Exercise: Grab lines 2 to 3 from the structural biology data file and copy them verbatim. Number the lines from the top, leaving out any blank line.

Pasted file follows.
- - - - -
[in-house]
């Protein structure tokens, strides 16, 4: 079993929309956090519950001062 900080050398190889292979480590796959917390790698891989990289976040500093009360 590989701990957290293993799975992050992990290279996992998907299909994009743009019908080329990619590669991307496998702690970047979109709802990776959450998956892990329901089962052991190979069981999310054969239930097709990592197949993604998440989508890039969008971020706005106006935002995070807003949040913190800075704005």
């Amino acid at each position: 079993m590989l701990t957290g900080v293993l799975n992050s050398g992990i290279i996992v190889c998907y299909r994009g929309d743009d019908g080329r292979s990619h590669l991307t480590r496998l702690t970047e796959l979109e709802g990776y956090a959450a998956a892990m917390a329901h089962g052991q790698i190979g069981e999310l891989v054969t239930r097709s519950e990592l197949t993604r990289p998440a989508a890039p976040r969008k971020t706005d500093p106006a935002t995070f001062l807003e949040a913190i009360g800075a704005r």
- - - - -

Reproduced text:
């Protein structure tokens, strides 16, 4: 079993929309956090519950001062 900080050398190889292979480590796959917390790698891989990289976040500093009360 590989701990957290293993799975992050992990290279996992998907299909994009743009019908080329990619590669991307496998702690970047979109709802990776959450998956892990329901089962052991190979069981999310054969239930097709990592197949993604998440989508890039969008971020706005106006935002995070807003949040913190800075704005």
């Amino acid at each position: 079993m590989l701990t957290g900080v293993l799975n992050s050398g992990i290279i996992v190889c998907y299909r994009g929309d743009d019908g080329r292979s990619h590669l991307t480590r496998l702690t970047e796959l979109e709802g990776y956090a959450a998956a892990m917390a329901h089962g052991q790698i190979g069981e999310l891989v054969t239930r097709s519950e990592l197949t993604r990289p998440a989508a890039p976040r969008k971020t706005d500093p106006a935002t995070f001062l807003e949040a913190i009360g800075a704005r």